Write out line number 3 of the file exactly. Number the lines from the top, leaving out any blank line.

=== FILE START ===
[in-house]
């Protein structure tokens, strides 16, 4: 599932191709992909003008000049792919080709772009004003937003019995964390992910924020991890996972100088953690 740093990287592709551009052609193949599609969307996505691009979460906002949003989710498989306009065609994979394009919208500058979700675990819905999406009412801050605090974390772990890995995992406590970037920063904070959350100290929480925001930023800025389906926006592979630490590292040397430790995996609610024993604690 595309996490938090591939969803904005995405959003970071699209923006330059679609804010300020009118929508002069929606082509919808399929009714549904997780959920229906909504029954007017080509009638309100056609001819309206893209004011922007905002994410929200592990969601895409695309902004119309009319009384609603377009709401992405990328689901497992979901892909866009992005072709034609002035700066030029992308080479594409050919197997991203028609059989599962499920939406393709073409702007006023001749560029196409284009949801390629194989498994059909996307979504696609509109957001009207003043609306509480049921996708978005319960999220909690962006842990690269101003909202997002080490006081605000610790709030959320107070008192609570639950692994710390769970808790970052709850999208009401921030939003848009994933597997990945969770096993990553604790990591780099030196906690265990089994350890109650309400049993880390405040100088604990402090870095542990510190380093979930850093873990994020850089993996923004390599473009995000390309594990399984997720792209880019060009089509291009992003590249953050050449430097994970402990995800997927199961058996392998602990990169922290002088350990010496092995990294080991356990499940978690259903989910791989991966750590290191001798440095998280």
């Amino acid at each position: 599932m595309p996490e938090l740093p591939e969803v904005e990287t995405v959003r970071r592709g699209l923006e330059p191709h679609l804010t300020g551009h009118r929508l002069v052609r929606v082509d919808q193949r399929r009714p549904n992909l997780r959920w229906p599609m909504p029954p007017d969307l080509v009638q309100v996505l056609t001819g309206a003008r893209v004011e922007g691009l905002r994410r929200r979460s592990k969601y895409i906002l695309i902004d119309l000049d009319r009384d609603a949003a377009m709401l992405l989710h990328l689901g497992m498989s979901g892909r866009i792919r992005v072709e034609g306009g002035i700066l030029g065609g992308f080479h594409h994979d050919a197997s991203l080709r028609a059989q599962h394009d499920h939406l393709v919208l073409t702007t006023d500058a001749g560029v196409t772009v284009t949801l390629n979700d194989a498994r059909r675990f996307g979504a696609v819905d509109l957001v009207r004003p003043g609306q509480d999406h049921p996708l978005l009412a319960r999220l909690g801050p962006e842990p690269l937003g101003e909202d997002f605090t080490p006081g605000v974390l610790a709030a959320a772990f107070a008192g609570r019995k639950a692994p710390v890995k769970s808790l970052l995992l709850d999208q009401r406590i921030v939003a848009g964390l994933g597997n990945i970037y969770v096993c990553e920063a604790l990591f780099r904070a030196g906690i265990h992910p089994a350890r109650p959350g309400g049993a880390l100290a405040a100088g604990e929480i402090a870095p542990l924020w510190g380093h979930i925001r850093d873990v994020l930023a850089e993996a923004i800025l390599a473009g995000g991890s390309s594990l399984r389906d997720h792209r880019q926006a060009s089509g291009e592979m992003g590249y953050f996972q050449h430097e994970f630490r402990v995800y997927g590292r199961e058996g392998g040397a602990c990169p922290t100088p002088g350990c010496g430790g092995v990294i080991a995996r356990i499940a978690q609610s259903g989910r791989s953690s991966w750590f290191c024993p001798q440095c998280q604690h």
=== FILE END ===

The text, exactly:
């Amino acid at each position: 599932m595309p996490e938090l740093p591939e969803v904005e990287t995405v959003r970071r592709g699209l923006e330059p191709h679609l804010t300020g551009h009118r929508l002069v052609r929606v082509d919808q193949r399929r009714p549904n992909l997780r959920w229906p599609m909504p029954p007017d969307l080509v009638q309100v996505l056609t001819g309206a003008r893209v004011e922007g691009l905002r994410r929200r979460s592990k969601y895409i906002l695309i902004d119309l000049d009319r009384d609603a949003a377009m709401l992405l989710h990328l689901g497992m498989s979901g892909r866009i792919r992005v072709e034609g306009g002035i700066l030029g065609g992308f080479h594409h994979d050919a197997s991203l080709r028609a059989q599962h394009d499920h939406l393709v919208l073409t702007t006023d500058a001749g560029v196409t772009v284009t949801l390629n979700d194989a498994r059909r675990f996307g979504a696609v819905d509109l957001v009207r004003p003043g609306q509480d999406h049921p996708l978005l009412a319960r999220l909690g801050p962006e842990p690269l937003g101003e909202d997002f605090t080490p006081g605000v974390l610790a709030a959320a772990f107070a008192g609570r019995k639950a692994p710390v890995k769970s808790l970052l995992l709850d999208q009401r406590i921030v939003a848009g964390l994933g597997n990945i970037y969770v096993c990553e920063a604790l990591f780099r904070a030196g906690i265990h992910p089994a350890r109650p959350g309400g049993a880390l100290a405040a100088g604990e929480i402090a870095p542990l924020w510190g380093h979930i925001r850093d873990v994020l930023a850089e993996a923004i800025l390599a473009g995000g991890s390309s594990l399984r389906d997720h792209r880019q926006a060009s089509g291009e592979m992003g590249y953050f996972q050449h430097e994970f630490r402990v995800y997927g590292r199961e058996g392998g040397a602990c990169p922290t100088p002088g350990c010496g430790g092995v990294i080991a995996r356990i499940a978690q609610s259903g989910r791989s953690s991966w750590f290191c024993p001798q440095c998280q604690h």